The Health Insurance Portability and Accountability Act of 1996 (HIPAA) obligates employers, health care providers, insurance agents, insurance carriers and others to respect the confidentiality of the Private Health Information (PHI) of employees and their dependents. This is a quick overview of what employers should and should not do with PHI.
You, the employer, must be aware of basic health status during hiring and employment: Whether an employee or prospective employee can physically perform the duties of the job, whether an ill employee is communicable or otherwise a health risk to others, what health conditions require accommodation under the ADA, how long an employee currently on disability or FMLA leave can reasonably be expected to be absent, etc.
However, prospective or ex-employees have brought many successful lawsuits against employers in recent decades because of wrongful use of PHI. These include employees fired (or never hired) because of their health conditions–not because they can’t do the job, but because:
- their poor health would negatively impact the employer’s health insurance premiums.
- the employer did not want to incur expense for reasonable accommodations which would be required under the ADA.
- a socially stigmatized health condition (for example, a sexually transmitted disease) made the employer uncomfortable.
Especially because of the liability to employers, you should NEVER ask about, collect, or expose yourself to employees’ PHI beyond the absolute minimum required for legitimate business reasons such as those outlined above.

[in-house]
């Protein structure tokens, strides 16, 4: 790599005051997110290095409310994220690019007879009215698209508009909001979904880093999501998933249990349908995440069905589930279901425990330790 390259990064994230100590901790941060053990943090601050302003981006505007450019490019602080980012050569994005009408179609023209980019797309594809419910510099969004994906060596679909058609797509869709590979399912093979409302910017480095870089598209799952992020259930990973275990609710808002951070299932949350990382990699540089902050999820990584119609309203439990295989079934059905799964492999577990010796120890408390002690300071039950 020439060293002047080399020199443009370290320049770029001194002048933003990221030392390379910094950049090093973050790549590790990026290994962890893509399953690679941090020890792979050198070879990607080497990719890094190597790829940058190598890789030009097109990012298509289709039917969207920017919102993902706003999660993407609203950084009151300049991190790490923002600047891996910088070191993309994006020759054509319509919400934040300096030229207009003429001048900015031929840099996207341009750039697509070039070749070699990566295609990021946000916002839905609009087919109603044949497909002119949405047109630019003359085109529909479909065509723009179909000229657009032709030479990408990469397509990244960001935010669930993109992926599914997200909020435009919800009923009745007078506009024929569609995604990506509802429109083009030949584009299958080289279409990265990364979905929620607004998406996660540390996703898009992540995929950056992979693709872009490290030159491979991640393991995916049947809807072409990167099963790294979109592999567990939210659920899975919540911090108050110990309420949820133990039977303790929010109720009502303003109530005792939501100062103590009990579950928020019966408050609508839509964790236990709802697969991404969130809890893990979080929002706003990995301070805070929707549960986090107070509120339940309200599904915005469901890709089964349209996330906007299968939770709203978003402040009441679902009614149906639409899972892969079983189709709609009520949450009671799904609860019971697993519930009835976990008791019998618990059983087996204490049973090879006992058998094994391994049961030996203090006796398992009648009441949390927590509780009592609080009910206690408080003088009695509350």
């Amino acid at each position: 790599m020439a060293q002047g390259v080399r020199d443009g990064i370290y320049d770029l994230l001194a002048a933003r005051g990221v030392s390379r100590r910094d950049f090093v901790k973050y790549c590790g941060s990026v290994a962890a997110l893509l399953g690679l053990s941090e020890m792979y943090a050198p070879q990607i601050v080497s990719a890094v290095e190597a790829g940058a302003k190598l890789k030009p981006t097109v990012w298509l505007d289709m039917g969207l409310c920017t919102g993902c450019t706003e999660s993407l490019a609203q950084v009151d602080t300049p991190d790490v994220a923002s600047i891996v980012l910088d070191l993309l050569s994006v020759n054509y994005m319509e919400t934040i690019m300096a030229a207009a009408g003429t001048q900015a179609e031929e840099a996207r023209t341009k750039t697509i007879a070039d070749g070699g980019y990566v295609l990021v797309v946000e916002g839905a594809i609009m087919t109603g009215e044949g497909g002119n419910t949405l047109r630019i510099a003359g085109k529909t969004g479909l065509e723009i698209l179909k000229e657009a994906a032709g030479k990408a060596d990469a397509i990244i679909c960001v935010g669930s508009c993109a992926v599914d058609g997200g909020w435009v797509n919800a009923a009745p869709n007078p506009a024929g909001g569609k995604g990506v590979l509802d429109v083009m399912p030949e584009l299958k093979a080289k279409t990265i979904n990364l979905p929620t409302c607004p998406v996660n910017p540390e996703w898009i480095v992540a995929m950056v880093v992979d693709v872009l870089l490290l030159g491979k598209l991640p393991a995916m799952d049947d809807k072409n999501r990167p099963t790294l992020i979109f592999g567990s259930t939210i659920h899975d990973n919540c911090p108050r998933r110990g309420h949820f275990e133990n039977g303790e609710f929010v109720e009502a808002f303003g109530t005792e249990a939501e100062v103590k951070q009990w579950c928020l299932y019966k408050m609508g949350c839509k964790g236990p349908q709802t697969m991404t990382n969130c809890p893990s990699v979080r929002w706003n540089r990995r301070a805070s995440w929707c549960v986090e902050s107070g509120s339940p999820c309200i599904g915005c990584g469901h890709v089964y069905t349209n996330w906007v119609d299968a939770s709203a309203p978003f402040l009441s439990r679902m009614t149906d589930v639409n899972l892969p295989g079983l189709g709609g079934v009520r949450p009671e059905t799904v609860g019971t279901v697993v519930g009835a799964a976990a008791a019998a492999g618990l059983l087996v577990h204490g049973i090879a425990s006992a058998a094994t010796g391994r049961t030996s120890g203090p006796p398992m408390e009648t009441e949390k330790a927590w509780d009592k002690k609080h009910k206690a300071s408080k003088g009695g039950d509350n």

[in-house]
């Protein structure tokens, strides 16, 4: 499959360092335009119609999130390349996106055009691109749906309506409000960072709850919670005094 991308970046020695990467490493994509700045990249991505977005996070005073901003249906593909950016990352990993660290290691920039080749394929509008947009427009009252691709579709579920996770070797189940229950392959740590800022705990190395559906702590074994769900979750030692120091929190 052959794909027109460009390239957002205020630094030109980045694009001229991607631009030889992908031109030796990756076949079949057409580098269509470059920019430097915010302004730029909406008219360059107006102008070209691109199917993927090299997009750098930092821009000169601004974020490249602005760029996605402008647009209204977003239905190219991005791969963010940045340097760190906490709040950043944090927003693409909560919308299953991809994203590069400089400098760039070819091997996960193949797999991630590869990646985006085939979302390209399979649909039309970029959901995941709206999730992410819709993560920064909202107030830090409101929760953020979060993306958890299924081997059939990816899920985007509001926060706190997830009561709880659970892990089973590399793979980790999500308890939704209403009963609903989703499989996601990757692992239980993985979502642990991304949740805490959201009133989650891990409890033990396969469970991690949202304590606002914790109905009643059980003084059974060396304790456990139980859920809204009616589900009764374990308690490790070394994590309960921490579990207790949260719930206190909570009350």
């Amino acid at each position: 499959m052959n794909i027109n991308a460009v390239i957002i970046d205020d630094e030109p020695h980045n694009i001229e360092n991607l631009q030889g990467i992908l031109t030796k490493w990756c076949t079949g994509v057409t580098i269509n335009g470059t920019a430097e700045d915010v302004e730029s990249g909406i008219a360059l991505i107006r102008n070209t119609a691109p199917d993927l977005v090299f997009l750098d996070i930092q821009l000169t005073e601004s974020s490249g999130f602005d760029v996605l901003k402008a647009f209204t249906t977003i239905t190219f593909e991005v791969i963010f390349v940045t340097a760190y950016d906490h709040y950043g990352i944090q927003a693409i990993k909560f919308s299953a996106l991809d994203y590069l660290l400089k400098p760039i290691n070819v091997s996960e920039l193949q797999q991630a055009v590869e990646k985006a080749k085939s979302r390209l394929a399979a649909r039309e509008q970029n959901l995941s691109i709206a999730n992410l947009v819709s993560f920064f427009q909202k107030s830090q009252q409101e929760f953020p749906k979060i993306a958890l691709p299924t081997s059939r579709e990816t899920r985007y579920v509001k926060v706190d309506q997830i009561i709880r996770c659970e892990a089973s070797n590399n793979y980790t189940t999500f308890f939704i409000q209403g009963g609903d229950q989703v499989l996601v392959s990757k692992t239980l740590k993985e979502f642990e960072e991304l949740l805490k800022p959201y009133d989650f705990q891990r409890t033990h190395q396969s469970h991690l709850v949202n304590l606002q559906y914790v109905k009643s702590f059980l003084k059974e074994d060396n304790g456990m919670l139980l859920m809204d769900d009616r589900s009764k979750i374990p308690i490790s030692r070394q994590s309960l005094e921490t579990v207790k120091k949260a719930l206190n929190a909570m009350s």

What about health information collected in applying for group insurance?
For larger employers, or for employers applying for level-funded or self-funded group insurance, insurance underwriters may require the collection of PHI, often in the form of health questionnaires filled out by all employees. (Any increase to proposed insurance premiums based on that PHI would be assessed to all employees, not to any specific unhealthy employees.) Because these underwriters or the insurance agents they work with can’t hire, fire or otherwise impact any employee’s employment status, there is no liability to you in their knowledge of your employees’ PHI. You as the employer may even make the completion of such a health questionnaire a mandatory condition of employment.
But you STILL should not expose yourself to any PHI collected. Always use sealed envelopes, secure websites, and other protected means to transmit PHI directly from employees to the agents and underwriters. (Similarly, both underwriters and insurance agents are careful not to let any PHI leak back to the employer when discussing insurance options.)